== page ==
4/15/13 Morton Center for City Hall

The rally is scheduled for 12:30-2 p.m. Saturday afternoon at West Lafayette City Hall.

After a national surge of racist incidents against Asian Americans in the past year, local organizations are hosting a “Stop Asian Hate” rally and march Saturday near downtown West Lafayette.

The rally is scheduled for 12:30-2 p.m. in front of the West Lafayette City Hall building in Chauncey Village. The event is being organized by the West Lafayette Chinese community, who have partnered with the City of West Lafayette, Purdue Student Government, Greater Lafayette Immigrant Allies and YWCA.

Shan Chen, the organizer of the rally, said she approached West Lafayette Mayor John Dennis and asked him to issue a statement condemning the violence. She also started a Change.org petition asking for a statement in response to last month’s shooting of eight people in Atlanta, six of whom were Asian women. The petition had nearly 300 signatures as of Wednesday evening.

“It’s pretty simple, moving forward with the essential human needs of inclusion and belonging for people of all races, national origins and ethnicities is critical to the peace of mind and feelings of safety and security for all of us,” Dennis said in his later statement. “Offensive, inflammatory and xenophobic rhetoric has put Asian Americans and Pacific Islanders (AAPI) at risk.”

Shannon Kang, the chief of staff for PSG who’s hometown is Atlanta, said she was devastated in the aftermath of the shooting.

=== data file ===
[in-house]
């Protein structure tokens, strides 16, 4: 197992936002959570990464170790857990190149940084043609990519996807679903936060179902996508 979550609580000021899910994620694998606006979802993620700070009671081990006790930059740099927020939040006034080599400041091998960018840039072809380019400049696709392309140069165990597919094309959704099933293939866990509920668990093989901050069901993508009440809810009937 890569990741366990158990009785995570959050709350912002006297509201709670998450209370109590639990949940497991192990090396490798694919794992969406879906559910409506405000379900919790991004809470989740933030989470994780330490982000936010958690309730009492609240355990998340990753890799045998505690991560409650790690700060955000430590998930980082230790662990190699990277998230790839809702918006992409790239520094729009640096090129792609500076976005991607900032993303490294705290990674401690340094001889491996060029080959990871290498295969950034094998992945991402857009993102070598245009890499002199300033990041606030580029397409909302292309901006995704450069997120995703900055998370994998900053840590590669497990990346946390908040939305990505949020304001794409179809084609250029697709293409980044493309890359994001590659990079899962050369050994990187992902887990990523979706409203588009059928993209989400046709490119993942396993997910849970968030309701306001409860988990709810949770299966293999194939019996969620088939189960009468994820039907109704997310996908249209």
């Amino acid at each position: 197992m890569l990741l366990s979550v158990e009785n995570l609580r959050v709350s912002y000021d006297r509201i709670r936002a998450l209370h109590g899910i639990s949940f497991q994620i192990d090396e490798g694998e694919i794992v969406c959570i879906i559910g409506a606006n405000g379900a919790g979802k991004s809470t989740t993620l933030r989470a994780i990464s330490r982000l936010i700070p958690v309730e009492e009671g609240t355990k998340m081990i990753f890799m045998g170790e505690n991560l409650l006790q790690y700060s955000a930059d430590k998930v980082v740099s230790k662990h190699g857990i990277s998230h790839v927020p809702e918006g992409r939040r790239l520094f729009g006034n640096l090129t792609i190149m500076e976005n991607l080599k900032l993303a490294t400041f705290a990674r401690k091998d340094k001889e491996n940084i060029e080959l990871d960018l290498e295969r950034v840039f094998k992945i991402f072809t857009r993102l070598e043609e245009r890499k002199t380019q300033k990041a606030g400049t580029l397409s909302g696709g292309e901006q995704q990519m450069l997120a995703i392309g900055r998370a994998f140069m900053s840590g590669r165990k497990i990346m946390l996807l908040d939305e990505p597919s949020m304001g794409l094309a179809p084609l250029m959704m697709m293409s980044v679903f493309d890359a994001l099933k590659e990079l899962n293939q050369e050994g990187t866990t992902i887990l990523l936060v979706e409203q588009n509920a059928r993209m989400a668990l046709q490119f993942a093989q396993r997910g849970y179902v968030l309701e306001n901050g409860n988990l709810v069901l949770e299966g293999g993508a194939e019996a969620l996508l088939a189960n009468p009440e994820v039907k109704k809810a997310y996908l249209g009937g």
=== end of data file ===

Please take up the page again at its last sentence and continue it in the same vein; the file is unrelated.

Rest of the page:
Kang, who is also a West Lafayette city councilor said, “In West Lafayette, we don’t need a big push to stand up for someone. Over the summer when (Black Lives Matter) was happening, West Lafayette stood up for them.”

Kang is Asian American and said she feared for her family.

“It’s heartbreaking to know that (the events) weren’t the first of its kind,” Kang said. “It was really terrifying because the first thought that I had was, this could be my mom.”

The purpose of the rally was detailed by the mission statement jointly issued by the organizing groups.

“We must give out the voice of our community and raise attention to this issue on a societal level. We call for all West Lafayette community members who love peace and justice to take actions,” the mission statement reads.

YWCA Greater Lafayette chapter President Allison Beggs was in line with the organization’s goals of fighting against racism while empowering women.

“We believe Greater Lafayette is enriched by the input and inclusion of our Asian American and Pacific Islander community and that society is stronger when everyone is given equitable opportunity to thrive,” she said.

“We want to raise awareness on the alarming increase of hate crimes against Asian communities across the country,” Chen said. “And remind people that we are all the same.”

PSG Press Secretary Emily Johnson spoke about the statement released by PSG cabinet members on March 17.

“I signed it with urgency,” Johnson said. “If we could have consulted each branch beforehand and made the statement on behalf of the entire organization, we would have. But what I’m really hoping is that we don’t have to make these kinds of statements in the future.”

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